The use of technology in healthcare has produced many benefits, but it also presents some risks. One of the biggest risks healthcare organizations face using technology to gather patient data is a data breach. Five of the eight largest healthcare cybersecurity breaches since 2010 occurred in 2015, making healthcare the top industry for cyberattacks.
So what can be done to prevent security breaches in healthcare? Many healthcare organizations are looking to cybersecurity to help protect their data. Cybersecurity is the state of being protected against the criminal or unauthorized use of electronic data or the measures taken to achieve this. The United States government passed the Cybersecurity Act of 2015 to give companies the ability to share cybersecurity information with federal agencies while providing liability protection and antitrust exemption for those sharing information.
“The State of Cybersecurity in Healthcare Organizations in 2016” report released by ESET® noted that only half of healthcare organizations have an incident response plan in place in the case of a data breach, even though the healthcare industry experiences at least one cyberattack per month. According to the PwC Health Research Institute, preventive cybersecurity costs approximately $8 per patient record, while the estimated cost of a major breach is $200 per record.
Perhaps one of the reasons so many healthcare providers don’t have cybersecurity measures in place is because doing so involves a complex process. Appropriate preventive and incident response policies and procedures require the work of a collaborative team focused on putting realistic security guidelines in place.
The American Hospital Association recommends the following six topic actions to manage hospital cybersecurity risks:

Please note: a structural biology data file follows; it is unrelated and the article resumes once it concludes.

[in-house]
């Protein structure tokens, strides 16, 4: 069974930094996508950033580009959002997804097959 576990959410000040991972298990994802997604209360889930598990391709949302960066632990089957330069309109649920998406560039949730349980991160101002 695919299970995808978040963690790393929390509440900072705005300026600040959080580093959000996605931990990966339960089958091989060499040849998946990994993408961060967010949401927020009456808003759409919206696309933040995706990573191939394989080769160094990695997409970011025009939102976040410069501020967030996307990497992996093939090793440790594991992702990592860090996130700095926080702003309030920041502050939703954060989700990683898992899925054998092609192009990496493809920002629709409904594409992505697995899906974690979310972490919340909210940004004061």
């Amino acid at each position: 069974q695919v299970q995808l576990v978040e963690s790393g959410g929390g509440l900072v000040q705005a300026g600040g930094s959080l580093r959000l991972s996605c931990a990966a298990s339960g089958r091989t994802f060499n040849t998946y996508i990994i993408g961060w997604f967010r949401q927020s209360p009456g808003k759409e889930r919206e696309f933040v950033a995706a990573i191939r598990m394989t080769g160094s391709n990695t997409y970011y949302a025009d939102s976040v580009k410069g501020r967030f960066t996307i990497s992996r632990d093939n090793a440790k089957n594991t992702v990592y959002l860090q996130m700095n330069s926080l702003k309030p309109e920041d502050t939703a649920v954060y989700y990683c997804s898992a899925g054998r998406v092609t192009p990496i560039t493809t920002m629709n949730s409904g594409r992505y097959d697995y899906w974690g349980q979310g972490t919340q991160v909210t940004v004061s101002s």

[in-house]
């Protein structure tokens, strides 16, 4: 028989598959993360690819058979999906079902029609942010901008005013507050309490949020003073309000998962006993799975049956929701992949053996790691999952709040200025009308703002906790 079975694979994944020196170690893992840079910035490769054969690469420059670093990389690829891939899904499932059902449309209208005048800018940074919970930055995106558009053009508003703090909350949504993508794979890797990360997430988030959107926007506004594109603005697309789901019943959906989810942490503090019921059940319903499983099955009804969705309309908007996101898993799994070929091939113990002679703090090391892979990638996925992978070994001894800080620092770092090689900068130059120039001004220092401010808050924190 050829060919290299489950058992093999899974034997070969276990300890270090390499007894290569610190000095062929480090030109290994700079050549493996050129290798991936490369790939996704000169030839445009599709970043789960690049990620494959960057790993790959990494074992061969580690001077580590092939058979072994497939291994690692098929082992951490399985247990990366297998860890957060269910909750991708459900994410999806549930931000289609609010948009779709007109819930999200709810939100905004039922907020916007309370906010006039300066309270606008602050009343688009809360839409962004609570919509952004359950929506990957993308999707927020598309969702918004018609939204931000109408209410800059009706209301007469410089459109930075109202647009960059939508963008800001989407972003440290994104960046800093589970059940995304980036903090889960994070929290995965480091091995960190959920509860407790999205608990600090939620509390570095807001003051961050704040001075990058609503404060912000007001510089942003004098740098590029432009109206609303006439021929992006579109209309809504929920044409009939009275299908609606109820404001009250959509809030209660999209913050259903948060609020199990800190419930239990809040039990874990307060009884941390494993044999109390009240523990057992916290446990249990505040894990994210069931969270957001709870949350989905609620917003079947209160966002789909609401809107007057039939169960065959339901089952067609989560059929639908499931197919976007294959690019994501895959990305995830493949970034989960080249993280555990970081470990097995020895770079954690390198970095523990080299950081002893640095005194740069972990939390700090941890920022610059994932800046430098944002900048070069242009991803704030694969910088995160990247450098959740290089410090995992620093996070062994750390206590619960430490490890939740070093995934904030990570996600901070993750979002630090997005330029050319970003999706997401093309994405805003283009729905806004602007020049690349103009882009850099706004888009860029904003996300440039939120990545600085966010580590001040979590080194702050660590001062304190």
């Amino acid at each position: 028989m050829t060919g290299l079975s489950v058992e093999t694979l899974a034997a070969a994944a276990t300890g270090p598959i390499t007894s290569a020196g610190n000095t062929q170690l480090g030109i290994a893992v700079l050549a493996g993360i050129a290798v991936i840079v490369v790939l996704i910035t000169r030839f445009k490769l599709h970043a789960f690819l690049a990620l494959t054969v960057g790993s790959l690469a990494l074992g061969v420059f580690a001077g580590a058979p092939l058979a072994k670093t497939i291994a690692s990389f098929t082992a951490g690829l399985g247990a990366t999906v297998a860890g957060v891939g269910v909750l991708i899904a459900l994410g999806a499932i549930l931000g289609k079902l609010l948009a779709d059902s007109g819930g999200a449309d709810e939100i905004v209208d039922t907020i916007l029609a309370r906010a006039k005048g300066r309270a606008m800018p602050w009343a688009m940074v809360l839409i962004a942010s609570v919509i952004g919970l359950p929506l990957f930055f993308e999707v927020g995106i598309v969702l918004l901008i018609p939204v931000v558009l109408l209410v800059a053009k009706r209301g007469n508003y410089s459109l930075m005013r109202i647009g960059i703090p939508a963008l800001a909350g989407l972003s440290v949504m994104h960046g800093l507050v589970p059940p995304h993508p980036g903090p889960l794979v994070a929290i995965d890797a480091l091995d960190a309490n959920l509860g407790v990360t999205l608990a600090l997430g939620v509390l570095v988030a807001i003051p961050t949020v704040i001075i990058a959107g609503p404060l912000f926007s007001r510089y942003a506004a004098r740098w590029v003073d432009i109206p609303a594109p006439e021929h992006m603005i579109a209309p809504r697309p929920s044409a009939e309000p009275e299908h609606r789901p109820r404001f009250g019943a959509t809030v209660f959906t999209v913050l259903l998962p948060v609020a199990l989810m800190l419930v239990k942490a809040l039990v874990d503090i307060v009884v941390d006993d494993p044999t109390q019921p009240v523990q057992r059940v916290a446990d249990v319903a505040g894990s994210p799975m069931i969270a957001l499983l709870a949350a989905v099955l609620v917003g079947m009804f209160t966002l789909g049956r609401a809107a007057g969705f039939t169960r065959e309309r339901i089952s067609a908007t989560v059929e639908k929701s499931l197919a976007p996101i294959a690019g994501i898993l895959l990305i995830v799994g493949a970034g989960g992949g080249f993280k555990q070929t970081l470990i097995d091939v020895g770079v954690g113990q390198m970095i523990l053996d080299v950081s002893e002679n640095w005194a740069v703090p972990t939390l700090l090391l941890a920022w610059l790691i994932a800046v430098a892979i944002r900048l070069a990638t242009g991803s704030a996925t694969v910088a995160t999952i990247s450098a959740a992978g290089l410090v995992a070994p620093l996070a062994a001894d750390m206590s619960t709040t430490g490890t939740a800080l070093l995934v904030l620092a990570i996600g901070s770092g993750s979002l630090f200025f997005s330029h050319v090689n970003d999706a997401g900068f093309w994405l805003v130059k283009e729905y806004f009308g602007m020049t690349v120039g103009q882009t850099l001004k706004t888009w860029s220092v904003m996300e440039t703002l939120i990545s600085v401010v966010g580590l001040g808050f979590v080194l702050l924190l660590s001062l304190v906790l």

Establish procedures and a core cybersecurity team to identify and mitigate risks, including board involvement as appropriate.
Develop a cybersecurity investigation and incident response plan that is mindful of the Cybersecurity Framework being drafted by the National Institute of Standards and Technology. The Framework consists of standards, guidelines, and practices to promote the protection of critical infrastructure. The core components of the Framework consist of:
Investigate the medical devices used by the hospital in accordance with the June 2013 Food and Drug Administration guidance to ensure that the devices include intrusion detection and prevention assistance and are not currently infected with malware.
Review, test, evaluate and modify, as appropriate, the hospital’s incident response plans and data breach plans to ensure that the plans remain as current as possible in the changing cyber threat environment. Even though this is a significant resource commitment, it will payoff if your organization has a data breach. A data breach plan should cover the following at the very least:
- Extensive documentation of events leading up and following the data breach
- Immediate communication to appropriate parties
- Activation of response team including legal counsel
- Identification of cause
- Process to fix the breach
- Deployment plan to begin notifying the affected victims of the breach
Consider engaging in regional or national information-sharing organizations to learn more about the cybersecurity risks faced by hospitals.
Review the hospital’s insurance coverage to determine whether the current coverage is adequate and appropriate given cybersecurity risks.
Similarly, the ONC offers its top ten tips for promoting cybersecurity in a healthcare setting:
Establish a security culture - make security is a focus and responsibility of all employees
Protect mobile devices - make sure the data is encrypted
Maintain good computer habits - set up good practices for software updates and data archival
Use a firewall - it should be constantly monitored and maintained by a specialist
Install and maintain antivirus software - keep virus definitions updated
Plan for the unexpected - recovery planning is vital when emergencies occur
Control access to PHI - grant PHI access only to people with a “need to know”
Use strong passwords, and change them regularly - make passwords more than eight characters and require at least one uppercase, number and special character
Limit network access - make sure networks are encrypted and wifi is secure
Control physical access - know where your devices are at all times
At Syntrix Consulting, our certified consultants have extensive experience with healthcare facilities and can work with you to make sense of your data. We can help you ensure accessibility to data while working within the confines of data security policies. Contact us today for a free consultation: